Indeed, the Stewart years remained Tyrrell's greatest years. With Scheckter and Depailler, the team kept winning races, although a lot less frequently, but they could not counter Ferrari's rejuvenated form. Perhaps Tyrrell did not slip backwards as such, but Ferrari lept forward. Then the car with which Tyrrell and Gardner hoped to turn the tide for their fast two youngsters, the P34 six-wheeler, created the team's downfall. First they lost Scheckter to Wolf, but although Ronnie Peterson looked a more than potent replacement, they lost Goodyear's support as well, as the Akron company focused its resources on the new-for-1977 tyre war with Michelin, meaning that development for the P34's tiny front tyres came to a halt. With Elf Team Tyrrell finishing a lowly 6th in the constructors' race that season, their term as a top-notch GP team was effectively over. The disappointment over the effectiveness of the P34 also led to Derek Gardner's departure. He was replaced by Lotus 49 and 72 designer Maurice Philippe, who went back on a more traditional route which ultimately saw Tyrrell slip further down the grid.
Although Depailler took one more win in 1978, taking the Monaco GP in style in the more conservative 008, Tyrrell was unable to attract a top driver, opting for veteran Jean-Pierre Jarier instead, who admittedly had starred in his two appearances for Lotus at the end of 1978. But the 009 proved to be the team's first real dog, and it was a small miracle that the accumulated talent of Pironi and Jarier still managed 28 points among them. Then Elf backed out of its support and average driver Daly was Pironi's replacement, establishing Tyrrell as a solid mid-grid outfit. It stayed that way for an amazing 17 years more until Craig Pollock managed to incur the wrath of ol' Tyrrell by signing Ricardo Rosset instead of Jos Verstappen. It was an unceremonial end to the career of a man who stayed in the sport for so long because he loved it.
1st Reader's Why by Gary Grant
If Peter Revson's F1 career had been a football match, it would probably have been described as the proverbial 'game of two halves'. On the one hand, there were his 1964 efforts in which he did little to dispel the notion that he was just another 'playboy racer'; on the other, there were the accomplished drives of the early seventies, when Peter won 2 races and the respect of the Grand Prix world.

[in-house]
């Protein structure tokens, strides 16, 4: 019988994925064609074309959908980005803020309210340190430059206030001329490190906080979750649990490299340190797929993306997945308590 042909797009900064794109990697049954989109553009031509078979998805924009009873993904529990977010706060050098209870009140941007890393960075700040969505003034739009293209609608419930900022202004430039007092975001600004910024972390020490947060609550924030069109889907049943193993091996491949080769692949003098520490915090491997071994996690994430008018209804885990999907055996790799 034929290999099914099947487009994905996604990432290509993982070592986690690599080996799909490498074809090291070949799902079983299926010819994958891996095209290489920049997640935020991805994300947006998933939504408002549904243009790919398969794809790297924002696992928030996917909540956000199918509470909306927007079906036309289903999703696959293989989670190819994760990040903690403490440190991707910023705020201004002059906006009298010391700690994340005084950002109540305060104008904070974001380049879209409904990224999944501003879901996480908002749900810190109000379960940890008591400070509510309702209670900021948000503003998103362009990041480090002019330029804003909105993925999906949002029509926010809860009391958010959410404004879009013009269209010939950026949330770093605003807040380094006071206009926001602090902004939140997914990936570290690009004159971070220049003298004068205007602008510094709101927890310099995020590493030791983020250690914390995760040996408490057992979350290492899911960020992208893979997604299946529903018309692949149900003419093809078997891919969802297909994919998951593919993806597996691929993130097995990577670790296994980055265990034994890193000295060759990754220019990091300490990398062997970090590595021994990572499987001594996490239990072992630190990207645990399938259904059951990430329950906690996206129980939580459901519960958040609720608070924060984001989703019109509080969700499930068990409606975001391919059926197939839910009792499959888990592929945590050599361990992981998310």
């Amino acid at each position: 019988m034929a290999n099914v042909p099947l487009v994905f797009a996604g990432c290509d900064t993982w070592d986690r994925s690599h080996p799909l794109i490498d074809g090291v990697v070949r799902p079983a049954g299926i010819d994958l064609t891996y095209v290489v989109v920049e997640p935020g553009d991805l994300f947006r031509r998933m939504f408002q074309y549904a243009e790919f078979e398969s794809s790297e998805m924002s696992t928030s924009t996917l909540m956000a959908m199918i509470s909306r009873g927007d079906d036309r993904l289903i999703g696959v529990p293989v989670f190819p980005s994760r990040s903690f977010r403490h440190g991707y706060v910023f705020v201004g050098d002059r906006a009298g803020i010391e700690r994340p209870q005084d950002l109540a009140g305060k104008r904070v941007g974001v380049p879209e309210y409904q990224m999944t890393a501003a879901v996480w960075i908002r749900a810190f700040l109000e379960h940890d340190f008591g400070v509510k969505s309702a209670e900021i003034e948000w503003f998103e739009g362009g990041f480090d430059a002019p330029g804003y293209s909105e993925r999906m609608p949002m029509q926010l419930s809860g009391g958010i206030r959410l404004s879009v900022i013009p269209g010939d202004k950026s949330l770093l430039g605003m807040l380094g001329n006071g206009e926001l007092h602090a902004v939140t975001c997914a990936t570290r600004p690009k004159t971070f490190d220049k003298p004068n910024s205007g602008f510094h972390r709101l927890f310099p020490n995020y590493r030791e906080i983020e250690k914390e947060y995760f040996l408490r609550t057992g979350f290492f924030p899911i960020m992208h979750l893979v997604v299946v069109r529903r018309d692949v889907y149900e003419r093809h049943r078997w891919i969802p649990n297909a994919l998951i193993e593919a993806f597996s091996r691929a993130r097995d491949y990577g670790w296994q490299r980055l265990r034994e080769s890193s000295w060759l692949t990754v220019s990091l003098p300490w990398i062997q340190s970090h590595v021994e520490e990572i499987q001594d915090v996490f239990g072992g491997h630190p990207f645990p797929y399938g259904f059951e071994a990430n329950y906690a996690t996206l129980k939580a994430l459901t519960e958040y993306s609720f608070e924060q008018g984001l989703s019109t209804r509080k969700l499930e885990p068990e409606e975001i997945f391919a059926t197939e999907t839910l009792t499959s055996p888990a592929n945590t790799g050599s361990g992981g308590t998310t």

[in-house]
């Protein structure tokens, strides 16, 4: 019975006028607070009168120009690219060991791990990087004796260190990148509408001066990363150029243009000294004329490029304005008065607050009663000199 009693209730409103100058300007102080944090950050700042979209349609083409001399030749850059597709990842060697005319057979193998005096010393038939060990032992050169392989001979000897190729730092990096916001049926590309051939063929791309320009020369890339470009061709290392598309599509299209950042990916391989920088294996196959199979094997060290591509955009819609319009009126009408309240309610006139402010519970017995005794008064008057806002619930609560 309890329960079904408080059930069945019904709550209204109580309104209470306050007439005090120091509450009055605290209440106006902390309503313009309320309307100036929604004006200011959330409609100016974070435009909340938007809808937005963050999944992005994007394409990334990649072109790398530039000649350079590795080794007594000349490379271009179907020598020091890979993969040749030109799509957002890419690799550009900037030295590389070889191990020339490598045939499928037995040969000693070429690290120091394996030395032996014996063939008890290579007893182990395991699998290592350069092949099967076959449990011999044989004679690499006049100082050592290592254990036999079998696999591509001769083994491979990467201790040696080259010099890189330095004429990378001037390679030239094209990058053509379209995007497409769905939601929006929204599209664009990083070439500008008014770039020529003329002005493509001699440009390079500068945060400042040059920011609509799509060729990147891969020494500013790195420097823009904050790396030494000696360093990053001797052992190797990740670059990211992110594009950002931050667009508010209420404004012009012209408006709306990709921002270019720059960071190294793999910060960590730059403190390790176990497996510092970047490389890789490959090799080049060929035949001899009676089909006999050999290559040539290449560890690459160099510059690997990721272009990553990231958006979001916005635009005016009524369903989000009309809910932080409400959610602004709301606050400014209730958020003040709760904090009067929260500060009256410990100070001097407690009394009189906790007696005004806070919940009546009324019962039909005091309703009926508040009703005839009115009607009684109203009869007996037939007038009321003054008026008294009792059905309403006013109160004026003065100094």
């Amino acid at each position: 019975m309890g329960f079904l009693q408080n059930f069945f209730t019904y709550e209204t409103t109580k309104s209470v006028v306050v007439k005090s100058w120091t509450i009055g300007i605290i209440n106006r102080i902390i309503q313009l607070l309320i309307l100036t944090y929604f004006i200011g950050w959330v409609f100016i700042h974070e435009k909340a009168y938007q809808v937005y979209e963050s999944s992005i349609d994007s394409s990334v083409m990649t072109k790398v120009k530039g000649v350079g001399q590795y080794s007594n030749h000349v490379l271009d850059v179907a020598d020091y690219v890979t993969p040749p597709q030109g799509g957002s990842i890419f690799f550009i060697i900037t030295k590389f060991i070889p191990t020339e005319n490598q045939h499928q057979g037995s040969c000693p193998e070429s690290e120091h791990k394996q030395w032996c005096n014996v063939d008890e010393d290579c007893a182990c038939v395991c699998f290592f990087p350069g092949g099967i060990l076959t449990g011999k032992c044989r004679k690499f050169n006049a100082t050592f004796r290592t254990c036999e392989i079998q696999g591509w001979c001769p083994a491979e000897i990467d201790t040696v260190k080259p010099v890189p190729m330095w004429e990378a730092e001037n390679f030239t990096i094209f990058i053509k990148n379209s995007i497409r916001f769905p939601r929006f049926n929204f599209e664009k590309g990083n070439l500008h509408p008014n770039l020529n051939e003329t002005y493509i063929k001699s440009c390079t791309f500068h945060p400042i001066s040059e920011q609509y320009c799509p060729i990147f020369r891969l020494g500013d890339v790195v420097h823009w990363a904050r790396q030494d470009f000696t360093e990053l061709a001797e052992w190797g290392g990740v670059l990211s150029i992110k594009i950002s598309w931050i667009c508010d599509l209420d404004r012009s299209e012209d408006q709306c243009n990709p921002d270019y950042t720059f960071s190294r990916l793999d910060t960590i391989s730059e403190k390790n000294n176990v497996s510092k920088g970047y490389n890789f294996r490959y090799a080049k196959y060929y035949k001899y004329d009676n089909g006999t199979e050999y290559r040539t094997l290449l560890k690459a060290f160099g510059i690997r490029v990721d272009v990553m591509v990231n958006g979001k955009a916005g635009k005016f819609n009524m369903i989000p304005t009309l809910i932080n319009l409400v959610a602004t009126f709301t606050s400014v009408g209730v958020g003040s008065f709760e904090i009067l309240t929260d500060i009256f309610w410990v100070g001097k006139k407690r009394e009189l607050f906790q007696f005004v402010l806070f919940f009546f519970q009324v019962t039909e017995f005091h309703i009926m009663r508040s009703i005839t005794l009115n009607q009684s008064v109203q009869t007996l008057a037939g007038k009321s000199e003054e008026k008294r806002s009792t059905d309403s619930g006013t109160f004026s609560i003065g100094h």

It's easy to see why he would have been dismissed early in his career. For one, he was wealthy - his father was the co-founder of cosmetics giant Revlon (although Peter himself downplayed this connection). For another, his results before the ill-fated tilt at F1 were not great - only a Copenhagen Grand Prix win in a Formula Junior machine amounted to anything like a decent result. This did not deter the determined young American from making the leap to F1, however. Entering his own Lotus 24, a 13th place was all that could be achieved in four races, and his two drives for Reg Parnell's concern were at best, half-hearted.
Thus it was back to the lower formulae, and after some erratic but sporadically inspired performances in F2 and F3, Revson ended his European sejourn in 1966 and headed back to the States. It was to prove an excellent decision. Building up his reputation in Can-Am and Trans-Am, Peter eventually secured a drive at the McLaren Can-Am concern for 1971 and won five races and the championship, as well as finishing second in that year's Indianapolis 500. The only black point in this period was the death of his brother, Douglas, in a crash in Denmark - something which did little to avert his family's distaste for racing.
The Indianapolis performance, where he was also fastest qualifier, brought him to the attentions of Ken Tyrrell, who offered Revson a chance to resurrect his Grand Prix career in the third Tyrrell he was entering for that year's US Grand Prix at Watkins Glen. After a respectable showing, it was a permanent contract at McLaren for the next season, and although that year's McLaren was no match for Fittipaldi's Lotus or Stewart's Tyrrell, Peter confirmed his undoubted ability with 4 podium finishes and a superb pole position at Mosport.